Are you a public land hunter? Here are the facts about public lands and public land hunting in America you need to know.
For one reason or another our public lands and hunting on public land have come into the spotlight recently. Whether it be the Oregon militia, an environmentalist organization, a Congressman, website, or the guy across the street, everyone seems to have an opinion on our public lands.
With all the noise reverberating around, it might be getting a little confusing about what is happening to public lands in America and what changing public land rules means for public land hunting.
As a person who enjoys public lands as much as anybody, I know all of this change can be a bit unnerving. It really can feel like we will wake up one day and, poof, it will all be gone. I wonder what it will do to my hunting, and how these changes could impact my kids in the future.
In an effort to clear the air, here are some basic facts about public land in America and what they mean for public land hunting.
Land Can Be Owned by the Federal Government
Recent groups and politicians have disputed the fundamental issue of federal government land ownership. These groups argue the US Constitution does not give the federal government the right to own land. It has been the motive for several high profile media stunts the past few years.
Here is what the Constitution says about public land ownership:
The Congress shall have Power to dispose of and make all needful Rules and Regulations respecting the Territory or other Property belonging to the United States; and nothing in this Constitution shall be so construed as to Prejudice any Claims of the United States, or of any particular State.
Read that as you may, and interpret as you may. How people read that clause determines the future of public lands and public land hunting in America.
What it means for You: As of now the Supreme Court has upheld the government’s right to own land. In fact they decided on that specific issue in 1935. Supreme Court cases can be overturned, but it is not common. So, for the public land hunter, this is a bit of good bit news.
The Federal Government Can Sell Land
Yes, the federal government can sell land to individuals or turn it over to the states if they wish. However since a law passed by Congress in 1976, the government does not offer much land for sale. The purpose of this law was to strengthen America’s public lands, and to ensure their vitality. Since then, the government has been reluctant to sell land unless it is very unusable.
What it Means for You: Our history exhibits our nation’s strong support for public lands. At this point it is difficult for our nation to sell large chunks of land.
Greater Sage Grouse is Not and Endangered Species
The Greater Sage-grouse not being listed as an endangered species is a step in the right direction for supporters of public land hunting. Prior to this announcement groups were fearful that if the bird landed on the endangered species list, millions of acres would be lost to public access to protect them. Watch this video of Secretary of the Interior Sally Jewell announcement of the decision.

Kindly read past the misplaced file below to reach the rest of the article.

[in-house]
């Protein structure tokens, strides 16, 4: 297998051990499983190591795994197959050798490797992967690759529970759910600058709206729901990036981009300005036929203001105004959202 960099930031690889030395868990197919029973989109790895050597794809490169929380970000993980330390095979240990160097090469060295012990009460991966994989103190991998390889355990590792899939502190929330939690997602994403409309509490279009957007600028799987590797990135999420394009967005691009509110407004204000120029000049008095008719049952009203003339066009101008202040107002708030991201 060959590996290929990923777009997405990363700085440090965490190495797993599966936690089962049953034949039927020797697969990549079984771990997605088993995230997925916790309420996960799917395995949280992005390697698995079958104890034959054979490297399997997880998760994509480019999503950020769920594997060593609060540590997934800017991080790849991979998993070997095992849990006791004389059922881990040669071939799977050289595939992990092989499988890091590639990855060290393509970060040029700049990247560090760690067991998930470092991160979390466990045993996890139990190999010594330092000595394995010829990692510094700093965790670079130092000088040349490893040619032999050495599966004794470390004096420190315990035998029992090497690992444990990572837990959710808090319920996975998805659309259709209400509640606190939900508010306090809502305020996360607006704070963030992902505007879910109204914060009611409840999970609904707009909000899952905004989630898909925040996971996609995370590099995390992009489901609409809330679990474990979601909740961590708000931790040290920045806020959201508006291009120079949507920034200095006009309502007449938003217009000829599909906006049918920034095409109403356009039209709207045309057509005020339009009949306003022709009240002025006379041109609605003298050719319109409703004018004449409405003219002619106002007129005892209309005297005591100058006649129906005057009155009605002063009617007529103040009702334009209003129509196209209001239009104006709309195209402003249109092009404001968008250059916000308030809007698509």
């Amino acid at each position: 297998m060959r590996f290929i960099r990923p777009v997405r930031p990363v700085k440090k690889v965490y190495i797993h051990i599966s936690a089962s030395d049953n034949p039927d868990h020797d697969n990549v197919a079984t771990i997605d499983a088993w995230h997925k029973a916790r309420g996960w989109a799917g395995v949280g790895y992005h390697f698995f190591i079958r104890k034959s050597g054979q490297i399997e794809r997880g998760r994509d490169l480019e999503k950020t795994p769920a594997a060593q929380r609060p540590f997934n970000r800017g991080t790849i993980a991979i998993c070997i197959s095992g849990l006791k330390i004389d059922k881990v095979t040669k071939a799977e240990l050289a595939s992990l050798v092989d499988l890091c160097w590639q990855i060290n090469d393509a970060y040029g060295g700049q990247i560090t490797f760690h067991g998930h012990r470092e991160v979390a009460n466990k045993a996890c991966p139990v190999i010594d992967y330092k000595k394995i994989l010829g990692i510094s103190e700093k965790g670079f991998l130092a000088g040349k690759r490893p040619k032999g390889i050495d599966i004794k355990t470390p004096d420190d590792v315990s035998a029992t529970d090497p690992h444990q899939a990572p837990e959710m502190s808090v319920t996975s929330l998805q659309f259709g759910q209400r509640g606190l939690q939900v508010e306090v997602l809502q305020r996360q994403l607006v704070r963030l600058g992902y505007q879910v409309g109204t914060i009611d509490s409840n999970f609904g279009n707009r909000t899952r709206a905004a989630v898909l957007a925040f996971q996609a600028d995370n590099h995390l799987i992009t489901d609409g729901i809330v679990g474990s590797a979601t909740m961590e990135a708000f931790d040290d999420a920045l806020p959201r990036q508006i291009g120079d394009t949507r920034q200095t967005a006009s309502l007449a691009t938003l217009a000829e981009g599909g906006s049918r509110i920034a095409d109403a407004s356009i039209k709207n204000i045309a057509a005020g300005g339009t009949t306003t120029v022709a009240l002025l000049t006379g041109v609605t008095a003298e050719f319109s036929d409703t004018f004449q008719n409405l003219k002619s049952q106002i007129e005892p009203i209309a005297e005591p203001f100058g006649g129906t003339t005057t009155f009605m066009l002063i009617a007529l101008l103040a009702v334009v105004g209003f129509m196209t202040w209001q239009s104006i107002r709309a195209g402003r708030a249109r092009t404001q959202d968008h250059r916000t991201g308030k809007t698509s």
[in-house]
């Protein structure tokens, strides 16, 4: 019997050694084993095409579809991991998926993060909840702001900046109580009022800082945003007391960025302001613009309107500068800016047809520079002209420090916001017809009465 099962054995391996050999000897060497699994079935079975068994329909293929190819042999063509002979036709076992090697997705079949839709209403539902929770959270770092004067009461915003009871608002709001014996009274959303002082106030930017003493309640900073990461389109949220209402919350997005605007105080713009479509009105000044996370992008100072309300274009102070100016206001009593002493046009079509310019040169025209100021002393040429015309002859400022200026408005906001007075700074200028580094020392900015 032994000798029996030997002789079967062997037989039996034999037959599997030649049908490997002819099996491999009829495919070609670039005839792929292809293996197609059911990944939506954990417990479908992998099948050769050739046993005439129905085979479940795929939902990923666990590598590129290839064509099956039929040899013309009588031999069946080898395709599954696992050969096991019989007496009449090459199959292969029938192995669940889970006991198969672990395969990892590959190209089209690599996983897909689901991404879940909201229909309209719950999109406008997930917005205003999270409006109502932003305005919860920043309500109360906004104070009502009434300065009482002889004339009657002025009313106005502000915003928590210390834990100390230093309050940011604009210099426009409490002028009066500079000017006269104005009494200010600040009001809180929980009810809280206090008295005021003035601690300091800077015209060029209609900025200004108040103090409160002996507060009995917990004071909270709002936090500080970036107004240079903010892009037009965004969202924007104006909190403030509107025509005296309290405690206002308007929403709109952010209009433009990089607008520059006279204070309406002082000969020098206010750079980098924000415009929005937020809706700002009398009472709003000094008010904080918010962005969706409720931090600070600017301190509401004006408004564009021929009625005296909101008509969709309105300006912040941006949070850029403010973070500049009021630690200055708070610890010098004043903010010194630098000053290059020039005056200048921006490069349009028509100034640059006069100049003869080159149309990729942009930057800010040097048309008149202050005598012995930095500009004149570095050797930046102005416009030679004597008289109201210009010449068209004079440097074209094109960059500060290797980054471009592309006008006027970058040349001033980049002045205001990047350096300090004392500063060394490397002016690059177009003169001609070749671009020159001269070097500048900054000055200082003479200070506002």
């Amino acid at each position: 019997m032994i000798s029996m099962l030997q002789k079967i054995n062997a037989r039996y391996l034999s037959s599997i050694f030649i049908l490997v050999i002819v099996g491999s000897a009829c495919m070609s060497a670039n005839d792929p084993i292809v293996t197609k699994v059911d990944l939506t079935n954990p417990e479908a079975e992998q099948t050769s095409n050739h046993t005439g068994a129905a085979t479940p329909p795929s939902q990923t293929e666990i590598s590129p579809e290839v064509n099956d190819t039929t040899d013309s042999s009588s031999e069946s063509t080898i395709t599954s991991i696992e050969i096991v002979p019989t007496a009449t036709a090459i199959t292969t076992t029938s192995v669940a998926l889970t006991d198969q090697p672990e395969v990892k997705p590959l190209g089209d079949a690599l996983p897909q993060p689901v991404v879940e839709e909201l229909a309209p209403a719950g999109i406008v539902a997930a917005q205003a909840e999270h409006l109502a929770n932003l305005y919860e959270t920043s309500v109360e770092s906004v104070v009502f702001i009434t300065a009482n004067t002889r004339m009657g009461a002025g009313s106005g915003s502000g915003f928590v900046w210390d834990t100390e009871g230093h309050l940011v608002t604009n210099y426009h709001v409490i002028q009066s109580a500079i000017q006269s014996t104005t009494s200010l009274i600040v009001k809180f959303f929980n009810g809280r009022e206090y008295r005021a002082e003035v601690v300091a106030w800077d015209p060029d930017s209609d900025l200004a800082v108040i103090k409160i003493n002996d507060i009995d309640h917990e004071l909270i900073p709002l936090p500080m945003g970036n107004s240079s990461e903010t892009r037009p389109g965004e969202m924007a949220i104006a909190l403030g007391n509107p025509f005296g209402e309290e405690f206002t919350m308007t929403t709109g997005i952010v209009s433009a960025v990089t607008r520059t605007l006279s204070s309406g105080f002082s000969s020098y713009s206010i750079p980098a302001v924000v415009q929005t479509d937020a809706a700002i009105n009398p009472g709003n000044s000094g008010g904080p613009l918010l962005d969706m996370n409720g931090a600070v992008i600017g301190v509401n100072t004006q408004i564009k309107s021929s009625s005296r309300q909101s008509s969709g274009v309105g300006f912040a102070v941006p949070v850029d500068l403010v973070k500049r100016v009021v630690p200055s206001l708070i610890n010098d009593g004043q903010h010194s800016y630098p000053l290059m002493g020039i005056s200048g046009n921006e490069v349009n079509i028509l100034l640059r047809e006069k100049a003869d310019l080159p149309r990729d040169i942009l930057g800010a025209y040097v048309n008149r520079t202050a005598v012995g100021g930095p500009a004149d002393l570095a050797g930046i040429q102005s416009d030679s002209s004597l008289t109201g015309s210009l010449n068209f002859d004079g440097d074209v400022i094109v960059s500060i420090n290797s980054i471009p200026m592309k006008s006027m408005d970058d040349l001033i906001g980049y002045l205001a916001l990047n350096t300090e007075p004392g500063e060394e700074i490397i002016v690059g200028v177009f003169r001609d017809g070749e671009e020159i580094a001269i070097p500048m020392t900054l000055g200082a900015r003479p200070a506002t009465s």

What it Means for You: If you live out west, raise cattle on western BLM land, or plan on hunting the west in the near future, the decisions means you will have continued access to public lands in the future.
Public Land Tags
Recently some states have begun to manage their public land hunting licenses differently than their private land hunting licenses. Texas for example requires an individual purchase an Annual Public Hunting Permit. In Florida to hunt in a wildlife management area you must also purchase a special permit to hunt. Additionally states like Kentucky have different regulations and dates on their public hunting seasons.
All told, many states are moving to more regulated public land hunting, probably as a response to the increasing popularity of hunting. As more and more people join the hunting corps more and more people are crowding into public lands for use.
What it Means for You: As with everything when it comes to hunting, ensure you are following the rules set forth by the state. It is the responsibility of hunters to know the rules of each area and to follow them. If you are hunting out of state, be aware of any special regulations before you leave.
In the end public lands and public land hunting is not a settled question in America. However, our history strongly supports our cherished and invaluable public land access in our country. We are one of the few countries in the world that allow every citizen access to our most beautiful places in our country. Like all things, this is subject to change, and to majority opinion. After learning the facts make sure you reach out to your representatives and let your opinion be heard. What we do in the present will change the lives of future generations.
“Conservation means development as much as it does protection. I recognize the right and duty of this generation to develop and use the natural resources of our land; but I do not recognize the right to waste them, or to rob, by wasteful use, the generations that come after us.” – Theodore Roosevelt